our sunflower operation is 1st class. No one does it any better than we do.Dang, that's some nice equipment!
And to think I used to plant my plots with a weedeater and a hand-crank should-bag seeder!
My stock broker will laugh every time that I buy another tractor.At least I'm FINALLY up to a real tractor and tiller. But I'm still at the receiver-hitch mounted spin spreader for seed, fertilizer and pelletized lime. And a drag chain harrow for covering seed.
No joke. Heck, I’m 37, in great shape, and it’s still a headache changing from one piece of equipment to another. Luckily, we are moving to a no till system and selling most all our equipment. We’ll just have a no till drill and a crop crimper. Getting rid of most all our equipment: tiller, discs, plows, cultipacker and spreaders.You said a mouthful there. I hate having to switch back and forth between bushhog and tiller. Not a job one person can do and I'm usually trying to do it alone. Why can't 3-point hitches be easier?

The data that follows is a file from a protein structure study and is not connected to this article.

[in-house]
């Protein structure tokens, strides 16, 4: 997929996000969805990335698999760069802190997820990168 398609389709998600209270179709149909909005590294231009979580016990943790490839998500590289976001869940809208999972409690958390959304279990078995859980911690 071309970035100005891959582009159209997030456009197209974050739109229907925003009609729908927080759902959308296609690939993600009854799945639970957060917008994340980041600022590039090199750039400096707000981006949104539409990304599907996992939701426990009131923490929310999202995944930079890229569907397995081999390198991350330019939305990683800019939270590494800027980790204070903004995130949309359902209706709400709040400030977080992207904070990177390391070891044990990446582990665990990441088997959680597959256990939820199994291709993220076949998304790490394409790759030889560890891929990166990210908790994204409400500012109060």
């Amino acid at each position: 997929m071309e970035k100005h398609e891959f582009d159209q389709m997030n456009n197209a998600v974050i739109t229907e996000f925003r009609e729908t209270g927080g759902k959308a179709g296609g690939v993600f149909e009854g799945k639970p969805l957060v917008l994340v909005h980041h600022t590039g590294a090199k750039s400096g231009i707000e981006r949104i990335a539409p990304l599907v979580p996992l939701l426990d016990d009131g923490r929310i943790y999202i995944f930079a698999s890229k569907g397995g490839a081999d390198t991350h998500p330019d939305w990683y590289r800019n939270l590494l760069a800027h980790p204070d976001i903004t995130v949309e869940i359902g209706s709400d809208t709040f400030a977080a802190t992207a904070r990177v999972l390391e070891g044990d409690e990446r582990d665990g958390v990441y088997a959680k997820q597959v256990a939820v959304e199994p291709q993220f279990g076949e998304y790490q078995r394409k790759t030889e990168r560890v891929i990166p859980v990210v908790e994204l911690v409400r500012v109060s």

Have you ever tried thisYou said a mouthful there. I hate having to switch back and forth between bushhog and tiller. Not a job one person can do and I'm usually trying to do it alone. Why can't 3-point hitches be easier?
Have one, but too afraid to ty it. Do they really work? Especially for implements like tillers that are under a lot of strain?
Actually, let me clarify my statement. For planting primarily clover-based plots, a cultipacker is virtually essential. Nothing improves germination of clovers like being pressed down into a firm seed bed, which is what a cultipacker is designed to do. However, I plant no primarily clover plots, and soil compaction is my biggest soil problem. When I use clover in my mixes, I chain-harrow in the big seed (which lightly packs the surface soil) and then spread my clover seed on top of that (overseeding a bit to compensate for lower germination rates).The last thing I need is to repack the soil I've worked so hard to unpack!